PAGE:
Wednesday, May 29, 2024
HomeOpinionThe 'second wave' of genocide facing the Rohingya in Arakan State

The ‘second wave’ of genocide facing the Rohingya in Arakan State

Guest contributor

Pacifist Farooq

If a Rohingya brother is illegally conscripted by the military regime, and his younger brother is forcibly recruited into the Arakan Army (AA), they would be fighting against each other on the frontline in Arakan State.

Imagine this happened in Europe or in the Middle East. How would the international community react? 

Nothing can justify the fact that Rohingya genocide survivors are now being used as human shields and cannon fodder by both sides in the war over control of townships and villages, home to the Rohingya, in Arakan for generations. 

The U.N. Security Council briefing on Myanmar last month successfully failed once again to protect innocent Rohingya and Rakhine lives from the human rights and humanitarian catastrophe that is the never-ending state of affairs in Arakan.

After the 2021 military coup in Myanmar, the regime has killed 5,000 civilians, with over 26,000 arrested and another 20,000 held in prison, according to the Assistance Association for Political Prisoners (AAPP). 

The nationwide crackdown on the anti-coup movement has led to 2.9 million Internally Displaced Persons (IDPs) with over one million having fled to neighbouring countries such as India, Thailand and China, according to the U.N.

I believe that the Rohingya are facing a second wave of genocide. They are caught in the crossfire between the military and the AA, which launched its latest offensive against regime troops in Arakan on Nov. 13. 

Over 200 Rohingya have been killed and over 100 have been injured since then. An additional 100 have been abducted and 500 have been arbitrarily arrested by the military and the AA. 

Nearly all Rohingya in Arakan live as IDPs. They lack access to food and other basic necessities, such as medications. The situation is further exacerbated by the daily curfew from 7 pm to 6 am, which was imposed by the AA. 

And don’t forget that the Rohingya are not allowed to move freely, which means both the military and the AA make them sitting ducks in their communities with movement restrictions, unable to flee the fighting or forced recruitment/conscription.

Despite the International Court of Justice (ICJ) provisional measures to protect the Rohingya from further acts genocide (The Gambia v. Myanmar), the military has forcefully conscripted over 1,000 Rohingya since February.

Now the military is attempting its divide and rule strategy once again. It has forced Rohingya to protest against the AA, which has resulted in ratcheting up the ethnic tension with the Rakhine community in Arakan.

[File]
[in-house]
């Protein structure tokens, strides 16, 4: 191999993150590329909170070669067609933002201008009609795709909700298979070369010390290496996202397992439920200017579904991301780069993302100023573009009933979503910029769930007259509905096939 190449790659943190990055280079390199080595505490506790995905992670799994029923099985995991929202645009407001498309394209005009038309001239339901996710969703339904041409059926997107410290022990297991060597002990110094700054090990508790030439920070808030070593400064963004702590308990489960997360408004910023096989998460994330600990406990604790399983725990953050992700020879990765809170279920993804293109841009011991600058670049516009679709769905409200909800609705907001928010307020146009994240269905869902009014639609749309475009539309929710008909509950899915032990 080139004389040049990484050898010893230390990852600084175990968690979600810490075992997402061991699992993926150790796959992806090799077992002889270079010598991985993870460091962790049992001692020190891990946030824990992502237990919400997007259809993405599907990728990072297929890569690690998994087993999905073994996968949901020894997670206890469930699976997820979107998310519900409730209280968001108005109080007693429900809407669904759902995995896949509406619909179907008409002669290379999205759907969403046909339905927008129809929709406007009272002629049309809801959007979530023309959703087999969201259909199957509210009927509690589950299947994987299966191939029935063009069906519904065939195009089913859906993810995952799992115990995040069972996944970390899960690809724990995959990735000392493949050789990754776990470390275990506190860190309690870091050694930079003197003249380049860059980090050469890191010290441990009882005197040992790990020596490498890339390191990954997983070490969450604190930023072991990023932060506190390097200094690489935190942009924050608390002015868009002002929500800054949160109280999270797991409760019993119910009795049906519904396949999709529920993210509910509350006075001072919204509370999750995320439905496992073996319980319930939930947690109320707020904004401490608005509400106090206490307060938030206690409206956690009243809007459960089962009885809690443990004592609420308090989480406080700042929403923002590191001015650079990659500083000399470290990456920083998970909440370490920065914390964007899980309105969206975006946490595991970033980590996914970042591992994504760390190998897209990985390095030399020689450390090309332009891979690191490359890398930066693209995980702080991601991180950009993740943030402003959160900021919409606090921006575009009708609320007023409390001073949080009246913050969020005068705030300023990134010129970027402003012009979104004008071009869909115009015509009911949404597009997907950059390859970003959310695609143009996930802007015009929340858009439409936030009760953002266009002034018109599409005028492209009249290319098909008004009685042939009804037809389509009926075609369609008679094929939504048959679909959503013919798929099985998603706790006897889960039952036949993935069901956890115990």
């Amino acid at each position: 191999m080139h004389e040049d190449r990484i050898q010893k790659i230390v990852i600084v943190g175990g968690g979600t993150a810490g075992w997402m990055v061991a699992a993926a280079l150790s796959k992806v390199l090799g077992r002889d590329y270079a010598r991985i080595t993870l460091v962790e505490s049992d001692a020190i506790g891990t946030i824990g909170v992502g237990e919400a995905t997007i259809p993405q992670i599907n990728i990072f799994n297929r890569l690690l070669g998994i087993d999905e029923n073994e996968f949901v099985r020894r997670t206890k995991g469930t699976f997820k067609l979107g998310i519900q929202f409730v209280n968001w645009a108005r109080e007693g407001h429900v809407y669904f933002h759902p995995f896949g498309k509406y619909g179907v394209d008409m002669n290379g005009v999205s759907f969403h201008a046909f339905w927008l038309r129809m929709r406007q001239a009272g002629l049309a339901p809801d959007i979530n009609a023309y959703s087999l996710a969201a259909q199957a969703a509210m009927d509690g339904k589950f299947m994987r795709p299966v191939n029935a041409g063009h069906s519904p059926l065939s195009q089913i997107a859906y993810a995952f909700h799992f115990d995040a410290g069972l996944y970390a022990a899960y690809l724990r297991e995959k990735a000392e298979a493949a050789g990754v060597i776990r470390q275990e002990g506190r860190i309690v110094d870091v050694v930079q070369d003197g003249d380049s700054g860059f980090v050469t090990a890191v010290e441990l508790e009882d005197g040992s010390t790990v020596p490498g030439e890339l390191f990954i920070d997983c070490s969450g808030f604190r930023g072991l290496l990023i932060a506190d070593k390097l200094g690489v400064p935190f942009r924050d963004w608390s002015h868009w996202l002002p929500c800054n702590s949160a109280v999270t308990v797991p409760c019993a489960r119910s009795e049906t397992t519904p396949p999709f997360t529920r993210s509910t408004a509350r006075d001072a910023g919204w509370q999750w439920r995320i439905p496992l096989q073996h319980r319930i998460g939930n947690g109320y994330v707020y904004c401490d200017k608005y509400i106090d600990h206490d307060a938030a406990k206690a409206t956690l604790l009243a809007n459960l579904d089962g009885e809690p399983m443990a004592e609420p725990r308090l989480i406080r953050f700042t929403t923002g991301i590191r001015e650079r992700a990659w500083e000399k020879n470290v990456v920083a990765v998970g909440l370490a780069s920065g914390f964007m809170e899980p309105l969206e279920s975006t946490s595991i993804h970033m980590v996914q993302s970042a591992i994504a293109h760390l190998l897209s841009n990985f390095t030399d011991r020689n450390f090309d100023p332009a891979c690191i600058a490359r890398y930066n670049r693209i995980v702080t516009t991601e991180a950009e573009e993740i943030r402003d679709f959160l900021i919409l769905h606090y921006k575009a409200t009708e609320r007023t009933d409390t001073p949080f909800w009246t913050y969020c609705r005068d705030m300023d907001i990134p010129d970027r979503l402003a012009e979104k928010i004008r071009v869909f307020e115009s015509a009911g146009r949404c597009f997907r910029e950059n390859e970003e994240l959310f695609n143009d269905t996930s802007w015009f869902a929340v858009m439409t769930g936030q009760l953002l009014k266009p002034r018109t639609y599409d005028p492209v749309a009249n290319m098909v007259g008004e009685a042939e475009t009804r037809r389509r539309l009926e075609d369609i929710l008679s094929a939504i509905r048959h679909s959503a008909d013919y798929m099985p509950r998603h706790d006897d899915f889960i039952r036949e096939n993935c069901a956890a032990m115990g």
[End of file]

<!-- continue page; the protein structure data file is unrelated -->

Last month, the AA was accused of forcefully recruiting one man per Rohingya household into its army. This, I believe, is the final phase of genocide against my people.  

Therefore, it is a moral imperative for the international community to assist the National Unity Government (NUG), and its allied resistance forces, to uproot the military regime installed in Naypyidaw three years ago.

It must call for Myanmar to reestablish peace and return to its path toward democracy. 

If a country like the U.S. supports the NUG, the Rohingya crisis will come to an end. Its founding body, the National Unity Consultative Council (NUCC), has stated it would abolish the 1982 Citizenship Law, which has been used to strip the Rohingya of legality in Myanmar. 

It is strongly believed that when the NUG comes into power, it will bring Rohingya refugees back from Bangladesh by providing full citizenship rights to them, which would end their suffering in the refugee camps, where the U.S. has provided over one billion USD. 

The U.S. should begin to financially support the NUG to end the root cause of all of Myanmar’s problems, which have been caused by the military and its successive regimes.

Moreover, the U.S. has spent trillions on the defence of Ukraine, but when it comes to  Myanmar, it is quite passive. It has been over three years since the coup and seven years since the genocide against the Rohingya. 

It took the U.S. until 2022 to label the violence against the Rohingya in 2017 a genocide. Nobody in the international community should turn a blind eye to the escalating conflict in Myanmar. 

It is time for the U.S. to step up at the U.N. Security Council and demand a resolution that protects all civilians in Myanmar, especially the Rohingya. 

Pacifist Farooq is a Rohingya refugee, poet, and teacher living in the world’s largest refugee camp in Cox’s Bazar, Bangladesh.

DVB publishes a diversity of opinions that does not reflect DVB editorial policy. We’d like to hear what you think about this or any of our stories: [email protected]


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